Pula Istria

Split – Middle Dalmacia

From Split we take a ferry to the nearby island of Brac, which is renowned for its beaches and coastline activities. On the ferry we discover a pair of American women with more serious intentions that sunbathing. They’re keen to get their hands on a piece of the island’s famous marble, which was used to build Diocletian’s Palace and, more recently, the White House in Washington. We want some of the marble so we can put a curse on George W Bush,” one explains.

If you’re hoping to catch Goran Ivanisevic on holiday, or want to be seen, Zlatini Rat (Golden Cape), a remarkable shingle beach that juts straight out from the shoreline near the town of Bol, is the beach to be at. But if you prefer a little privacy, you can always head off for a hidden cove. The Dalmatian coast is dotted with villages, which were barely small fishing outposts 50 years ago, but have grown rapidly since. Large concrete block hotels on the mainland are reminders of communism, but the rivas are also packed with Italian-style restaurants and cafés. These towns experience two very distinct times of the year, the hot and sunny tourist season and the wet off-season when you’ll have no trouble finding a seat near the water.

No trip to the Croatian coast is complete without a day in Dubrovnik, the marvelous walled city at the southern tip of the country. The immense popularity of the old fortress means you’re likely to find cruise liners anchored off the coast and accompanying package tourists at almost any time of year. You’ll never entirely escape the hordes, but climb up onto the city walls and the crowds seem to melt away. The thick fortifications with their distinctive chesspiece-shaped fortresses on the corners show just how important architecture was to the cosmopolitan city-state, even in the midst of external threats. Within the walls are a series of church spires and a layer of identical red-tile roofs, unchanged in style over hundreds of years. The newer tiles are a subtle reminder of the damage sustained on the city during the 1991-92 siege of Dubrovnik.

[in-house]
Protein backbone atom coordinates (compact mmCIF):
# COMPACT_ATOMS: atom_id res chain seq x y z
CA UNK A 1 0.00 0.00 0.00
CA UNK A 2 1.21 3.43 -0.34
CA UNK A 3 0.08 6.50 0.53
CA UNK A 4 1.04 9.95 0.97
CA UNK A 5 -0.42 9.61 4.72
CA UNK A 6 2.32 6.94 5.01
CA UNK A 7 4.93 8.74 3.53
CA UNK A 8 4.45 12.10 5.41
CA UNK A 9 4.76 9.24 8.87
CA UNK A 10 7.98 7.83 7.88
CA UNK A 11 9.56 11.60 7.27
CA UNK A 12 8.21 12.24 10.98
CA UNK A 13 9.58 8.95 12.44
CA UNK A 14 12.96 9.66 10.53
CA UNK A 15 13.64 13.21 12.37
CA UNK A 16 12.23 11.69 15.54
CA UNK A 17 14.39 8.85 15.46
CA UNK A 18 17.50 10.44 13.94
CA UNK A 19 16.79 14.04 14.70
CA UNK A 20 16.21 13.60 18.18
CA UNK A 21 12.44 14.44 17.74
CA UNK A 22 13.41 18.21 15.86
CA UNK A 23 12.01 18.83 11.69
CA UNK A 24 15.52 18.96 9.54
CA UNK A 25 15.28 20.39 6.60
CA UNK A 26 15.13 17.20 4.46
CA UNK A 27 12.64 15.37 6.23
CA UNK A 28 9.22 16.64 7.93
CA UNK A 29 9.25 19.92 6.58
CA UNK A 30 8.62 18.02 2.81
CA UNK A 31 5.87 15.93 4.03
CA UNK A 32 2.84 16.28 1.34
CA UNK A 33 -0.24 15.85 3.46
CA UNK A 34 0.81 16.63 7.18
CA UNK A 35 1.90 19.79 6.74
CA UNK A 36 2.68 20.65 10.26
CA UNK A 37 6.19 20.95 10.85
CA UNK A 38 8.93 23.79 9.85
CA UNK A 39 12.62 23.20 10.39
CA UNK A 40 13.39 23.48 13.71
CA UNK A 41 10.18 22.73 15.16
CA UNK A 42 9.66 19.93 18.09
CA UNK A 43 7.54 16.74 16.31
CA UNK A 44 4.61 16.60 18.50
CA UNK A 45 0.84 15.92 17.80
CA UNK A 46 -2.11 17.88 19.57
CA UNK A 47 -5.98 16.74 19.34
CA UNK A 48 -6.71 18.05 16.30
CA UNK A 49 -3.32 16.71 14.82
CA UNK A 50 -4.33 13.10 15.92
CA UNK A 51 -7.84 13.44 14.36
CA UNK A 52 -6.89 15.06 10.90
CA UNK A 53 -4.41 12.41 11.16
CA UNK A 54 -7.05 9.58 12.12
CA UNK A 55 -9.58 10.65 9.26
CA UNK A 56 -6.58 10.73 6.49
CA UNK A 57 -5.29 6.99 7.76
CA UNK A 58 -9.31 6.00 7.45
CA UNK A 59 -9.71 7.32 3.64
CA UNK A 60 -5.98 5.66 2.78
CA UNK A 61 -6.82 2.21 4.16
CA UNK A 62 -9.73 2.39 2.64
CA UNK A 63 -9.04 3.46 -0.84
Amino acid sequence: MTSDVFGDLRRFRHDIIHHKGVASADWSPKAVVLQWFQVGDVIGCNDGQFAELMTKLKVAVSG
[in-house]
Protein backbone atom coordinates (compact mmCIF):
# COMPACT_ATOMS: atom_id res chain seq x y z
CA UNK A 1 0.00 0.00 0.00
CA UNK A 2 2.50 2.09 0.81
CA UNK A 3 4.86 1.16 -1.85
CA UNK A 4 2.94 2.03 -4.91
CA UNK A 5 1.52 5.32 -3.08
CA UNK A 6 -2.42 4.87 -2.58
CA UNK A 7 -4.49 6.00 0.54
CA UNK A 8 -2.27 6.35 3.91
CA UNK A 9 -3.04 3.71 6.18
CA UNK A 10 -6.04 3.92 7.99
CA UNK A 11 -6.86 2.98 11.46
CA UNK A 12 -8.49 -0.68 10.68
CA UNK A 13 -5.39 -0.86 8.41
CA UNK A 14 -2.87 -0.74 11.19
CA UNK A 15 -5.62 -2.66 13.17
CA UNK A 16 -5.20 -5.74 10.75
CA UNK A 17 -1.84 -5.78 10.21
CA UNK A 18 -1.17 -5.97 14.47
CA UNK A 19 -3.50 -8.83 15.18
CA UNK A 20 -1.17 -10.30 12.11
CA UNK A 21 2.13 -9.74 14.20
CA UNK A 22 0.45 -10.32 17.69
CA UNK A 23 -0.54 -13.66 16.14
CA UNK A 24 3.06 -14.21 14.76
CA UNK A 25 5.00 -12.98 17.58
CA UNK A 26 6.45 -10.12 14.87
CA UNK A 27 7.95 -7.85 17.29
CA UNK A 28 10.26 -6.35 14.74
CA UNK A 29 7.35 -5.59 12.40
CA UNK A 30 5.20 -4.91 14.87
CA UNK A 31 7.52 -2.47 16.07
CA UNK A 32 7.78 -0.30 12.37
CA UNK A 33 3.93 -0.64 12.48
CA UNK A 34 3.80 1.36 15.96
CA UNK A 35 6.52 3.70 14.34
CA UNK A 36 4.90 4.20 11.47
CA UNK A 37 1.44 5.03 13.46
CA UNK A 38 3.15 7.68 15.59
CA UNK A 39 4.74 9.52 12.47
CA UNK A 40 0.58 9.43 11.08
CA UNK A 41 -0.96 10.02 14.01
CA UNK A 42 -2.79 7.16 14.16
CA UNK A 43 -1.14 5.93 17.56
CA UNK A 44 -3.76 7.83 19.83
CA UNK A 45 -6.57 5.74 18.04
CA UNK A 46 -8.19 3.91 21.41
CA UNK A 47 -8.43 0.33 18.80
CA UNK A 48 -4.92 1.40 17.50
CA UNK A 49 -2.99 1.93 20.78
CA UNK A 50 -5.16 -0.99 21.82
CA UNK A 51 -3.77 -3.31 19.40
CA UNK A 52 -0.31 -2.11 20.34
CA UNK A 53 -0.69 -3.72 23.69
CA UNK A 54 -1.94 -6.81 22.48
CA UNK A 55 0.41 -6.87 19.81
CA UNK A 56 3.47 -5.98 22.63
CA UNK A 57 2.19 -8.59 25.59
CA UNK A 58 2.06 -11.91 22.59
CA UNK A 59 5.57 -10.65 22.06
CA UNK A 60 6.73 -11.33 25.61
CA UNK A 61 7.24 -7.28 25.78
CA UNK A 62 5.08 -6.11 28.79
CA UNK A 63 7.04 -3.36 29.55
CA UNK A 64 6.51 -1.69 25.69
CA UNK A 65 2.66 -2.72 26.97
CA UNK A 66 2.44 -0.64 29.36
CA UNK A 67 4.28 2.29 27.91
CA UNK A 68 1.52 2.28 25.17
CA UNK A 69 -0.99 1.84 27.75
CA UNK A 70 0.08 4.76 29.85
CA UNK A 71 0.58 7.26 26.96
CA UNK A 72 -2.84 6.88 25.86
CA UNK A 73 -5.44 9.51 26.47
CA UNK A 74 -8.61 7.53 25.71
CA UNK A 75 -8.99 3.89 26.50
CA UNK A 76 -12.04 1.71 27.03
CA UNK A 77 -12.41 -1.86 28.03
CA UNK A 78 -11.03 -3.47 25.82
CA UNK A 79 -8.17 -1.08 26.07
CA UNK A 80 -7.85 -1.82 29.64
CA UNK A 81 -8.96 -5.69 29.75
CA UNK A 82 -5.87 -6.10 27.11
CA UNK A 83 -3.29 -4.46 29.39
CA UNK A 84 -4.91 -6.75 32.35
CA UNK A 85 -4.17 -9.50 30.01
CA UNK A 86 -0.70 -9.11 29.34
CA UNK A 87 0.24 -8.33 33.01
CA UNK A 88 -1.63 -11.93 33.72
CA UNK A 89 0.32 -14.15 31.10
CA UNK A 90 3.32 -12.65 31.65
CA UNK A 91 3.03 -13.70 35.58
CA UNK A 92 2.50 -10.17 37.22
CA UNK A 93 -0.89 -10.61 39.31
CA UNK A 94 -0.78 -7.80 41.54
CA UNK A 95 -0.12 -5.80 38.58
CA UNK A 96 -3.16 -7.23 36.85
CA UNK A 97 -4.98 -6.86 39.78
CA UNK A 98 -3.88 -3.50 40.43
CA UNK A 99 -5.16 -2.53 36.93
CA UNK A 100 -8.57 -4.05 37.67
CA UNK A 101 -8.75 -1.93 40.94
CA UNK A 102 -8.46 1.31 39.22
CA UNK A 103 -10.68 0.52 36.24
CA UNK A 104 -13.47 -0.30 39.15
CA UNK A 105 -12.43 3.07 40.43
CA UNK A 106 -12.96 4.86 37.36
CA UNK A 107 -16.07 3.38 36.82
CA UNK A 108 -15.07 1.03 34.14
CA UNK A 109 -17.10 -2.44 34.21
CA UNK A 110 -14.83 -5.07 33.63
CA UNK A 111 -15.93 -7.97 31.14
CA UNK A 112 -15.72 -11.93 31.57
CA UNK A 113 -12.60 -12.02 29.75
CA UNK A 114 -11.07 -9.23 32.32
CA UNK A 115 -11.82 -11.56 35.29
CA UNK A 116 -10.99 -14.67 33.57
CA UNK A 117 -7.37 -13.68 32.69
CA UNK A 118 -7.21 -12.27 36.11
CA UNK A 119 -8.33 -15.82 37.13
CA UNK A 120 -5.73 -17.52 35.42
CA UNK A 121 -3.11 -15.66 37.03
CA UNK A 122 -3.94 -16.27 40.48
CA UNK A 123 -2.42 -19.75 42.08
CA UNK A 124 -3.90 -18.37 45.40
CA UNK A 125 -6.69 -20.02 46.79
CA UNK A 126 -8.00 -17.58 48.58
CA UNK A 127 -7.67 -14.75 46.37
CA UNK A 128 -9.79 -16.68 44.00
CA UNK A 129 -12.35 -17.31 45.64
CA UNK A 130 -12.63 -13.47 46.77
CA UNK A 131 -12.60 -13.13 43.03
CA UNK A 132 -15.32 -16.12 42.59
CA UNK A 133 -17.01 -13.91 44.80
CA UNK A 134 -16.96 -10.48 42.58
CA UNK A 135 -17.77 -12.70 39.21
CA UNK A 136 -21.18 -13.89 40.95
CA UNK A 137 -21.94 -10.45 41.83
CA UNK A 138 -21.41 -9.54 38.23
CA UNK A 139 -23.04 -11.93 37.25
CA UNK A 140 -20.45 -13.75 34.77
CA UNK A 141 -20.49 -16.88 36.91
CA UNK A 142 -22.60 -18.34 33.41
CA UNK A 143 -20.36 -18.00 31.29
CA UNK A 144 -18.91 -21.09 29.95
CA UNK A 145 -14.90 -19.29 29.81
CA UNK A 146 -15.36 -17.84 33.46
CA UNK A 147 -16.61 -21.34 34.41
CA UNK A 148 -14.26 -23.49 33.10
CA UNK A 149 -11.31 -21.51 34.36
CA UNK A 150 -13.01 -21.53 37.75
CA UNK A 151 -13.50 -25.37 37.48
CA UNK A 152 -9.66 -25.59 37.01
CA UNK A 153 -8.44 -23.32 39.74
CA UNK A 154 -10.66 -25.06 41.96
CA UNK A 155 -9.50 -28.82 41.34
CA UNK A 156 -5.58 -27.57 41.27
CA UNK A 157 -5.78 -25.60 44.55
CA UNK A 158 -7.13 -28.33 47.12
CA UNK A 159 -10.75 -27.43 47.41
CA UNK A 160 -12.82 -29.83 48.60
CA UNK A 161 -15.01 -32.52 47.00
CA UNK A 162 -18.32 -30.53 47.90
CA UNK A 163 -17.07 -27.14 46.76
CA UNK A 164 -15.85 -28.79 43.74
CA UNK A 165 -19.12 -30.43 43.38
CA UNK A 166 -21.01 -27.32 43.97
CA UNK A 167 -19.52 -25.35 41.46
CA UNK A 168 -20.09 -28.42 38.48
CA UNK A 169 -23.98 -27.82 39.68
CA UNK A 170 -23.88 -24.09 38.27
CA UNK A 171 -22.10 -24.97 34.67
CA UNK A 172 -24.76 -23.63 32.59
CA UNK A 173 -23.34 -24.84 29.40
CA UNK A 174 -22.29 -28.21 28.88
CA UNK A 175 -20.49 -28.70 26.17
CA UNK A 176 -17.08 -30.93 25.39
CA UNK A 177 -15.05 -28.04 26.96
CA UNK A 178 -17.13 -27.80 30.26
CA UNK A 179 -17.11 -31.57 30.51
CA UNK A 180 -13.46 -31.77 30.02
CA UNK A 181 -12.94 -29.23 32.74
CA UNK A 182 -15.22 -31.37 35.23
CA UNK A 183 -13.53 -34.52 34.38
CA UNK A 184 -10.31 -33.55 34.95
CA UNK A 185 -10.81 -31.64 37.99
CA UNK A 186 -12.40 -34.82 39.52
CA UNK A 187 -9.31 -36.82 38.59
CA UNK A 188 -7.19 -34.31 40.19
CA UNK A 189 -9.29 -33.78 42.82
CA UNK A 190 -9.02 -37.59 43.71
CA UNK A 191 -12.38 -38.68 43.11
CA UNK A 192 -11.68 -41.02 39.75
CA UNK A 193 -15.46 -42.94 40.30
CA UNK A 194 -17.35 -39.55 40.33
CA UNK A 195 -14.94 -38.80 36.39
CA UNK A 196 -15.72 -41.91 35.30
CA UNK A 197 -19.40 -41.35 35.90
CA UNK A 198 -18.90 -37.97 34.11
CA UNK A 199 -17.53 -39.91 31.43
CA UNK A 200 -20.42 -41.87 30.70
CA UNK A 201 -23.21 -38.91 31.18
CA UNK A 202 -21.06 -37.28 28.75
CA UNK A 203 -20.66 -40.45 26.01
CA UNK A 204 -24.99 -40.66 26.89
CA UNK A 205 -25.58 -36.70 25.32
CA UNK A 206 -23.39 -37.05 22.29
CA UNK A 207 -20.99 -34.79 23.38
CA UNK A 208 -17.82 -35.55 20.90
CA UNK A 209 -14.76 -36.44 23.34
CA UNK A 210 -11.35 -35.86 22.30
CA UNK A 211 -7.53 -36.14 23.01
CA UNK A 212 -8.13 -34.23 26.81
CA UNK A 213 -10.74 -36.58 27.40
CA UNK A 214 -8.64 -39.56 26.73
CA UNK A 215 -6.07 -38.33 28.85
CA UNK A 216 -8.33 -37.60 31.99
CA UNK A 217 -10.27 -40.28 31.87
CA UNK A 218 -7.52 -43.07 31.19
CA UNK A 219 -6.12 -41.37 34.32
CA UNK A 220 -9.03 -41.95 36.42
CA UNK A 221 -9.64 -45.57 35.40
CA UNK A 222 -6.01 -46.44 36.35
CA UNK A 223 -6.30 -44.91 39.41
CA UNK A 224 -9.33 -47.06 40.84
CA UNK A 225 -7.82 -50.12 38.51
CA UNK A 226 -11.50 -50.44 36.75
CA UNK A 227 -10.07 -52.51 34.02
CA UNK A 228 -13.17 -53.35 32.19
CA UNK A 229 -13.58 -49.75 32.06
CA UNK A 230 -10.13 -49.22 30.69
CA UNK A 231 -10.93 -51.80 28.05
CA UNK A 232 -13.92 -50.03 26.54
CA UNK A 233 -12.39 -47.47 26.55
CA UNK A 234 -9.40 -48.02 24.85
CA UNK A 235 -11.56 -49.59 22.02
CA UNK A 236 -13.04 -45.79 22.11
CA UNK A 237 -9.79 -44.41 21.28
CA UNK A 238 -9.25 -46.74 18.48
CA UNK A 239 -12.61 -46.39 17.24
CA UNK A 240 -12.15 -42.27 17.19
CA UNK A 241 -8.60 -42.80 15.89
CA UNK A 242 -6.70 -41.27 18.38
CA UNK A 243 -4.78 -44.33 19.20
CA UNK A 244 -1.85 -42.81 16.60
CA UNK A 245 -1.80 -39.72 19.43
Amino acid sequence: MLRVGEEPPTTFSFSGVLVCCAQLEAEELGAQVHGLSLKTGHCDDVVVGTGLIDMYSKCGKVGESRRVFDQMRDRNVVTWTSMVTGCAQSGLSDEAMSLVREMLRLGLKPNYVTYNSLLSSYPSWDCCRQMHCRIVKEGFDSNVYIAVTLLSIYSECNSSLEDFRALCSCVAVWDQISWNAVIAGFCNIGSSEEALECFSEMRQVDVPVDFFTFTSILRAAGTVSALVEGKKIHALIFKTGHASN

National park Kornati

Beach near Pula – Istria

On our final night we take the ferry out to Hvar, and as dusk falls the elegant medieval town has a delightful vibrancy. The gentle light reveals every worn line of the limestone houses and cobblestone streets, like the friendly face of your favorite grandmother. Fishing boats sidle in the harbor while the gentle mix of cafés, restaurants and bars around the town square begin to fill. We strike up a conversation with the locals sitting at the next table, who insist we share some of their large plate of fish. “London, how can you live there?” one asks. “Such a big city, so crowded, so many people?” Sitting in what seems like the most romantic place on earth, I struggle to find a decent answer.”

Read more here

Krk Bridge 
Krk Bridge (Croatian: Krčki most) is a 1430 m long reinforced concrete arch bridge connecting the Croatian island of Krk to the mainland and carrying over a million vehicles per year. The longer of the bridge’s two arches is the second longest concrete arch in the world and among the longest arches of any construction. The bridge was completed and opened in 1980.


Have a good and healthy season.

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One comment to “The Croatian Coast”

  1. Comment by Helena:

    Looking forward to our trip to the Croatian coast this summer!!